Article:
hundred rolls of film. And enjoy them:)

    [Note: I did something similar to option 2].

    Robert Meyers
    Robert Meyers, Jan 21, 2004
  10. Jim Waggener

    The Yowie Guest

    I use a digital SLR and I do that because to achieve the turn-around from
    shooting to print, I cannot do it any other way. Besides, my Editor insists
    on digital files, not photographs.

    I also use a film camera (not an SLR but MF) and I really enjoy the
    anticipation of waiting to see the picture I shot. I am ecstatic when one of
    those pictures is actually just as I imagined it when I pressed the shutter

    I also get pretty pissed off when the film comes back with dust and
    scratches on it. It takes me 10 minutes to scan a MF negative before ever I
    do anything to it in Photoshop. Basically what I'm saying is that I like
    film too but I love the convenience of digital so much, I accept it's

    Maybe you can live with the suspense of waiting for film to be processed.
    Me? I shoot the pic and if I see the trail of smoke from a bystander's cigar
    I missed in the viewfinder, I shoot it again, on the spot. Can't do that
    with film!

    The Yowie
    The Yowie, Jan 21, 2004
  11. Jim Waggener

    Lionel Guest

    Why on earth didn't you hire one for a week, instead of buying one
    Lionel, Jan 21, 2004
  12. It really depends on what you are shooting in the end. The type of
    photography. All things have pros and cons. In general, I can wait.
    Robert Meyers, Jan 21, 2004
  13. Jim Waggener

    Nick C Guest

    You are not alone.

    Nick C, Jan 21, 2004
  14. Jim Waggener

    Nick C Guest

    I much rather use my film cameras than use my digital cameras and I have
    many reasons to remain with film rather than switch to digital cameras. I
    bought a D100 for me and an Olympus 5050 for my wife, which she gave back to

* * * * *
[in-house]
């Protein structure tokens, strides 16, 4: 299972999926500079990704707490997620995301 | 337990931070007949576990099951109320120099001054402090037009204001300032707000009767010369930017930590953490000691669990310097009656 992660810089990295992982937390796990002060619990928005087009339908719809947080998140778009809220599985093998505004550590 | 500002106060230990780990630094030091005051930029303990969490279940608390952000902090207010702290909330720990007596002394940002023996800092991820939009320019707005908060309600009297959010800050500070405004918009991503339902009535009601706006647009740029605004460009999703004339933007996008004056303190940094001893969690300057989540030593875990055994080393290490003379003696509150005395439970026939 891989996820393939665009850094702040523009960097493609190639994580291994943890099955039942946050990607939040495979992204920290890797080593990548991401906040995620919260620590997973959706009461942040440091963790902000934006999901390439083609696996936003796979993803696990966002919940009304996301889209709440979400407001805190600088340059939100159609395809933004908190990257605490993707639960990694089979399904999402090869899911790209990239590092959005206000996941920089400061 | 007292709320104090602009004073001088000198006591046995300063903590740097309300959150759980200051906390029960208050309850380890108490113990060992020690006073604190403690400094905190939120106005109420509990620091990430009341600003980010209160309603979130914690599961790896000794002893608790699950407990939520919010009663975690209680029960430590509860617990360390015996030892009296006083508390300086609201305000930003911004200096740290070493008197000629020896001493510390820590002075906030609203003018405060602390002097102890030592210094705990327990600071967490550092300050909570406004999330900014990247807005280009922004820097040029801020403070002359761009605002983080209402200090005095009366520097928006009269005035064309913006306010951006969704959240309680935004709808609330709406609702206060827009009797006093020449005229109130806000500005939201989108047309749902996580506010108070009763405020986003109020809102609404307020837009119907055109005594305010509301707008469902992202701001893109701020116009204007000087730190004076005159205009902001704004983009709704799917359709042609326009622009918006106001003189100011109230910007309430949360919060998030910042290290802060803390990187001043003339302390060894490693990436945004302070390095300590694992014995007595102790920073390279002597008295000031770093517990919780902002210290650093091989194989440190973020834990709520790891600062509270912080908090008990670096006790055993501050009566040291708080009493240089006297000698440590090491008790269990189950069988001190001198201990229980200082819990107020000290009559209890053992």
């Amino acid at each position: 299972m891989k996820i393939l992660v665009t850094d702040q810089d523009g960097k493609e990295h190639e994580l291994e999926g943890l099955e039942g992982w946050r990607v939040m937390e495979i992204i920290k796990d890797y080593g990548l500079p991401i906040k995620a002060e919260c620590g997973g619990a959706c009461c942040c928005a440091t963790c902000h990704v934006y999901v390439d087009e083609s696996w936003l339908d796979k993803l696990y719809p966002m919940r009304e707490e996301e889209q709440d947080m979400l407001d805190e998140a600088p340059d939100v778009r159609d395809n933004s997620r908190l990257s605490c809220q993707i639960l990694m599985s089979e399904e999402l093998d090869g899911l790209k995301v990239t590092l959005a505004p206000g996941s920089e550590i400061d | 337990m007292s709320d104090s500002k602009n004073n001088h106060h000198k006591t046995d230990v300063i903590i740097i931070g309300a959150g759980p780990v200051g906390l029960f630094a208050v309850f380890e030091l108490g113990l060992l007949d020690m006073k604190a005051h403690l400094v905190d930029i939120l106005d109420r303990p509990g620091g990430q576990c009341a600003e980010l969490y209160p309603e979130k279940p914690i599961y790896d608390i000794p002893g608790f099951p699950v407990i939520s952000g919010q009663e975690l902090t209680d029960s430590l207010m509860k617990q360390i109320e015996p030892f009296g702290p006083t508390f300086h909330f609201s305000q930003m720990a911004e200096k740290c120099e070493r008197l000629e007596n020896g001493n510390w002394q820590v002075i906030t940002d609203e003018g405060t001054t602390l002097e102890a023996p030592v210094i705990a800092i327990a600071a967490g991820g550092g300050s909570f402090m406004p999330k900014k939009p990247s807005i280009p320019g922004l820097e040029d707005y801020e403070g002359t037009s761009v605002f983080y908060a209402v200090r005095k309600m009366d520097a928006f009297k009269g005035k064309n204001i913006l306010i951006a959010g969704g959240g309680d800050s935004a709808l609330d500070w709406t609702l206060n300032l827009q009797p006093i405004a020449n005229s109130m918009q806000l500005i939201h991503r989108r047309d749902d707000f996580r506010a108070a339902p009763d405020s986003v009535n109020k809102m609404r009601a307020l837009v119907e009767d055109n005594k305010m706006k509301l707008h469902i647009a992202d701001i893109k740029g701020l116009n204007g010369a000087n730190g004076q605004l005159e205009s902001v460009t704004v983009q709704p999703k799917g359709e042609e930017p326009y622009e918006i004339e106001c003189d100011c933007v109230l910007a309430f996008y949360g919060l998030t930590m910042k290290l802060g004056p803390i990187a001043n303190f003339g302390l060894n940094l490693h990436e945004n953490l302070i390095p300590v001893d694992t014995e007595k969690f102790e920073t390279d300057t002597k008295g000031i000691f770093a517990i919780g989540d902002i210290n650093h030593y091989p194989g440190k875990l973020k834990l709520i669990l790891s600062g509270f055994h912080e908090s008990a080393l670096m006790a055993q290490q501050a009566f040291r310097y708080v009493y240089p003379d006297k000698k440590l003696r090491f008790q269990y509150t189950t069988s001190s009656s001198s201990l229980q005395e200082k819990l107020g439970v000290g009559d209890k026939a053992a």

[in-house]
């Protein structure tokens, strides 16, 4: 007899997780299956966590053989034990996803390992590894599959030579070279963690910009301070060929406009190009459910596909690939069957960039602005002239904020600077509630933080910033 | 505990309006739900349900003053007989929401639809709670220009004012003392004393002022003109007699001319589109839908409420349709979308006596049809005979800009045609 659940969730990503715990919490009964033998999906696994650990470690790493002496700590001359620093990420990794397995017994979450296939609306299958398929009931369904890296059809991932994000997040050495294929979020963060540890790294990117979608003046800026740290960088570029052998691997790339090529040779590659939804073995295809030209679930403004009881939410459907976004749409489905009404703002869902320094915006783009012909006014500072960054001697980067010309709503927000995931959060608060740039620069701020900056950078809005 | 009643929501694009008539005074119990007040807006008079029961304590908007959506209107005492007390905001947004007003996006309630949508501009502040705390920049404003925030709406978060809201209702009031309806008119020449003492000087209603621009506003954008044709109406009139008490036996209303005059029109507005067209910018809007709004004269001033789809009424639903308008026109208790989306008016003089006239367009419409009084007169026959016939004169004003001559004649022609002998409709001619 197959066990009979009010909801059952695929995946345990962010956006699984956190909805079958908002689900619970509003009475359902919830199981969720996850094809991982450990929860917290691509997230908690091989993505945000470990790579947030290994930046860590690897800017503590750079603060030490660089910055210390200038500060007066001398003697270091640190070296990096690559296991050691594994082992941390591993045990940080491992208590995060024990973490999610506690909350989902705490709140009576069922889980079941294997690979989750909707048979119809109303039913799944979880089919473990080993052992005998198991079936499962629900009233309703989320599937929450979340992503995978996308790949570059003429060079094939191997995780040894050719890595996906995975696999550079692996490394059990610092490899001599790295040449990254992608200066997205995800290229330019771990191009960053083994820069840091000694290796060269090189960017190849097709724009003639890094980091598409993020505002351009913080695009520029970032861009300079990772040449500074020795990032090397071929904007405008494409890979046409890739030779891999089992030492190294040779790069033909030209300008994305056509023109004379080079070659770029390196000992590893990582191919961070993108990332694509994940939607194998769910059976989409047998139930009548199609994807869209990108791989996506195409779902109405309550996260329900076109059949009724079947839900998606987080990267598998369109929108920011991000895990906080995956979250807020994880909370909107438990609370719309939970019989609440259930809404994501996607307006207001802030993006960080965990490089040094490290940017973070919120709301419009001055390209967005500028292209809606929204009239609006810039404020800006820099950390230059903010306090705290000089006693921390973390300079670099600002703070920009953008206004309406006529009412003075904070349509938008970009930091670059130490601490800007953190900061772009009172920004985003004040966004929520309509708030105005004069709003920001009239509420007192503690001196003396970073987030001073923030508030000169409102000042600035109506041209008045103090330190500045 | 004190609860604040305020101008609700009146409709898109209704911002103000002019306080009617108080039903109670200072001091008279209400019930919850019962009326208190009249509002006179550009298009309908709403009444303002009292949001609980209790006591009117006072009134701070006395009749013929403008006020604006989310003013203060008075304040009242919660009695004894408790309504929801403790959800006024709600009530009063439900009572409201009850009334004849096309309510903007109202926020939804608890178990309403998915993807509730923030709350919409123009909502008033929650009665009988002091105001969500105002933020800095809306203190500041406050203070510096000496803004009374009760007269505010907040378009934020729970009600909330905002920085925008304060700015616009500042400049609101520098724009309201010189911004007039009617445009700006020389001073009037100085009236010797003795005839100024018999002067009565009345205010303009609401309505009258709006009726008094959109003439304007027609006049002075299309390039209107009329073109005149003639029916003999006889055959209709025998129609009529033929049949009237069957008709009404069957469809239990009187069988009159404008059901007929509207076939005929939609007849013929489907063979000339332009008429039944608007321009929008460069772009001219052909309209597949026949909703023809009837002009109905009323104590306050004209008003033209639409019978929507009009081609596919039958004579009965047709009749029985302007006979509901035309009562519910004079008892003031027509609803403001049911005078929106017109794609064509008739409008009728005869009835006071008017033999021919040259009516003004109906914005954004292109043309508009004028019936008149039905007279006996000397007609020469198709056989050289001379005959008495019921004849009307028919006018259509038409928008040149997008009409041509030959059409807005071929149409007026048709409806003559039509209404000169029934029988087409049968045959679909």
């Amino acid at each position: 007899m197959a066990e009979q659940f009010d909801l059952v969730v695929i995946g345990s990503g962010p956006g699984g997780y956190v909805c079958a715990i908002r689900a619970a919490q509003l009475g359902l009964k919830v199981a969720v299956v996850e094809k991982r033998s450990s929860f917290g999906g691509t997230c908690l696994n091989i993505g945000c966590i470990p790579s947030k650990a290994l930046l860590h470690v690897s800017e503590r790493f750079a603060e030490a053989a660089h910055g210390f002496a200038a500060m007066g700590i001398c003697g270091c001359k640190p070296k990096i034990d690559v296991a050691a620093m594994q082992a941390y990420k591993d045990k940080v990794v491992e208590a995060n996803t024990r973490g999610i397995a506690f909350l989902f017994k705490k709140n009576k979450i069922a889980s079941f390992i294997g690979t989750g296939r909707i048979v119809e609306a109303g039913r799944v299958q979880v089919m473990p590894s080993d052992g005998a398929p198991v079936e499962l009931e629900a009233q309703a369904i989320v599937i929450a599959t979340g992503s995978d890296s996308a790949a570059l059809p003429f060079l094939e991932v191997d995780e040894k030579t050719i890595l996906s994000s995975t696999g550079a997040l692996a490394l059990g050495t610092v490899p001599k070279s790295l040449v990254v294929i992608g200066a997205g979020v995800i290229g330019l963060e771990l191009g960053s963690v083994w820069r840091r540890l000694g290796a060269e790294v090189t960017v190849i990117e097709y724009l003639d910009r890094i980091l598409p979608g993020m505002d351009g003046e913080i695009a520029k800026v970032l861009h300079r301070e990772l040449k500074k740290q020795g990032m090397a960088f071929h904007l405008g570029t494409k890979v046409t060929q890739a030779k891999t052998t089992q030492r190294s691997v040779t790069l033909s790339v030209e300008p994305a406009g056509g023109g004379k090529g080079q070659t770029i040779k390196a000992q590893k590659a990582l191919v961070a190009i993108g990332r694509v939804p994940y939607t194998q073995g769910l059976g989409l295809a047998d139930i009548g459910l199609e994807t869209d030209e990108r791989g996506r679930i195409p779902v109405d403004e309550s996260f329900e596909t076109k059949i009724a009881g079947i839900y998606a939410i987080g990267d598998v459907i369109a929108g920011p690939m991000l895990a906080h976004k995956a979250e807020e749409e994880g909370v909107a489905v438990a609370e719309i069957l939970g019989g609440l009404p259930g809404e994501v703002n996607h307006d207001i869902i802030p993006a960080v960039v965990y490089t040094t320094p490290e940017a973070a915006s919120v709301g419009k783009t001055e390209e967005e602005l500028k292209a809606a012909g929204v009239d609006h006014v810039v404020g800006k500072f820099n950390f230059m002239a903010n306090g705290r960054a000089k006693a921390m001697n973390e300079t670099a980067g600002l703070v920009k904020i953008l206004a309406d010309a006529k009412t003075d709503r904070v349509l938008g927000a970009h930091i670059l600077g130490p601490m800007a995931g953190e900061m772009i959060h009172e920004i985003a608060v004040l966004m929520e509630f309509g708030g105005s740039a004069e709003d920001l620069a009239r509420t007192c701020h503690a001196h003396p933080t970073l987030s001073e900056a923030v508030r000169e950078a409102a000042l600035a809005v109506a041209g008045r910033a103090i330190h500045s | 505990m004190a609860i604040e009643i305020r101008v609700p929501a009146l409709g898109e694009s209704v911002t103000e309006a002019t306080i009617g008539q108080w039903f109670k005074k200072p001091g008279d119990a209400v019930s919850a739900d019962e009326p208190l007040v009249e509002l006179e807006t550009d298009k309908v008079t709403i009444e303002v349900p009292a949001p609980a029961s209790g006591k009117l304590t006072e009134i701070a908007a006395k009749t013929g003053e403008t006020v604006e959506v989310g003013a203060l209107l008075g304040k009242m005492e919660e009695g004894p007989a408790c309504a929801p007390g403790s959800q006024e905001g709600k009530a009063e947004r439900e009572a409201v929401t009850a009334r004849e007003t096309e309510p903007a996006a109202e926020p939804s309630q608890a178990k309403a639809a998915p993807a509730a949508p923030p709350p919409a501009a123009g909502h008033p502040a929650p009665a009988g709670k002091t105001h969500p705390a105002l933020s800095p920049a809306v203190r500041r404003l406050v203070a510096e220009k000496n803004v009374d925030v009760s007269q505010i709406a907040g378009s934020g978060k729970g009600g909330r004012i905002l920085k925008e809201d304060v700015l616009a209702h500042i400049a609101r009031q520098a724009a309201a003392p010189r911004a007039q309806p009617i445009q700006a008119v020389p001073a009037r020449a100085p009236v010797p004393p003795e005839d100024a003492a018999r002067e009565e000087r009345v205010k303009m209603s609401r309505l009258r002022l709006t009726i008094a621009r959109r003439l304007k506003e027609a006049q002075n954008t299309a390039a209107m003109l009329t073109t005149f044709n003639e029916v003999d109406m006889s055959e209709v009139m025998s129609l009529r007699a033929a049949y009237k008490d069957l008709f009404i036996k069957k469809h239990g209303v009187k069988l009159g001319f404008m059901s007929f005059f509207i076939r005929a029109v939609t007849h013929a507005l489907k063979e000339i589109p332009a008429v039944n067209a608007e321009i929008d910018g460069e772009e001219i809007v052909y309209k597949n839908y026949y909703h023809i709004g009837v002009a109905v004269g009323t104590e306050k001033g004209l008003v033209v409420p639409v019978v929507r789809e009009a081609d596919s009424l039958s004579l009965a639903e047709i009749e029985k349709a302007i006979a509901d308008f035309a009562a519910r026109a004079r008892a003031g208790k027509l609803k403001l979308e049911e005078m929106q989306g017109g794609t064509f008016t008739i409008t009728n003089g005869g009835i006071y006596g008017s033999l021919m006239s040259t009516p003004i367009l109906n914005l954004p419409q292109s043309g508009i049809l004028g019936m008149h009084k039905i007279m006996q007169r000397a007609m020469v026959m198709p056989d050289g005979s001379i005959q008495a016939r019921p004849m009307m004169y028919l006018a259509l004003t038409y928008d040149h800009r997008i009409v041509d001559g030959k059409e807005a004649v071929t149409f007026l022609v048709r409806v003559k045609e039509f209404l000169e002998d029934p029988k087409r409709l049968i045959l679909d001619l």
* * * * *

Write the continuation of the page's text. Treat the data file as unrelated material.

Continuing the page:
me. The Olympus 5050 was indeed an irresponsible excessive expenditure, but
    it's here and someday I may use it as a high end digital P&S camera;

    I rented a D100 before buying it and became convinced that I could, under
    certain scenic circumstances, use both types of equipment in pursuance of my
    photographic interests. I do not regret having the D100, its just that I
    much prefer using my film cameras and when necessary, avail myself of the
    capability of the D100. To become an exclusive digital user is totally out
    of the question. I would be causing more equipment harm to myself than I
    would like, so I'm content to relegate the D100 to subsystem status.

    I read reasons why others have chosen digicams over film cameras. In some
    cases, I totally agree with some of the reasons as they represent the
    photographer having a need for a digital camera. Other reasons cause me to
    smile as they represent nothing more (IMO) than an excuse to justify the
    expenditure of having a digital camera. Examples of such posts will not be
    forthcoming. If I were to believe otherwise, then I would have to think the
    poster is not as proficient a photographer as he thinks himself to be; I
    would rather not nurture that thought.

    However, whether it be a need or an excusable interest that caused one to
    want a digital camera, the reason is irrelevant and doesn't justify an
    in-depth discussion. The only thing that really matters is that the user of
    either type equipment be content to use whichever system he prefers to use
    or needs to use.

    In closing, I would like to paraphrase and add a thought to the famous words
    of that great American, Patrick Henry, in saying "Give me film, or else."

    Nick C, Jan 21, 2004
  15. Jim Waggener

    Tony Spadaro Guest

    Probably pure stupidity.
    Tony Spadaro, Jan 21, 2004
  16. Jim Waggener

    Dallas Guest

    Vin said:
    When you first get a digital SLR a whole new way of photography opens up
    to you. It's very novel and it has splendid advantages over film. But
    something else also happens (well it happened to me at least).

    You end up with less photos in albums, the medium that has traditionally
    been used to show one's photos. It's a weird thing, but since I got a DSLR
    about two years ago, I've only printed about 20 images I took! That's bad!

    It's just such a drag making prints from digital (unless you're happy with
    exactly what comes out of the memory card).
    Dallas, Jan 23, 2004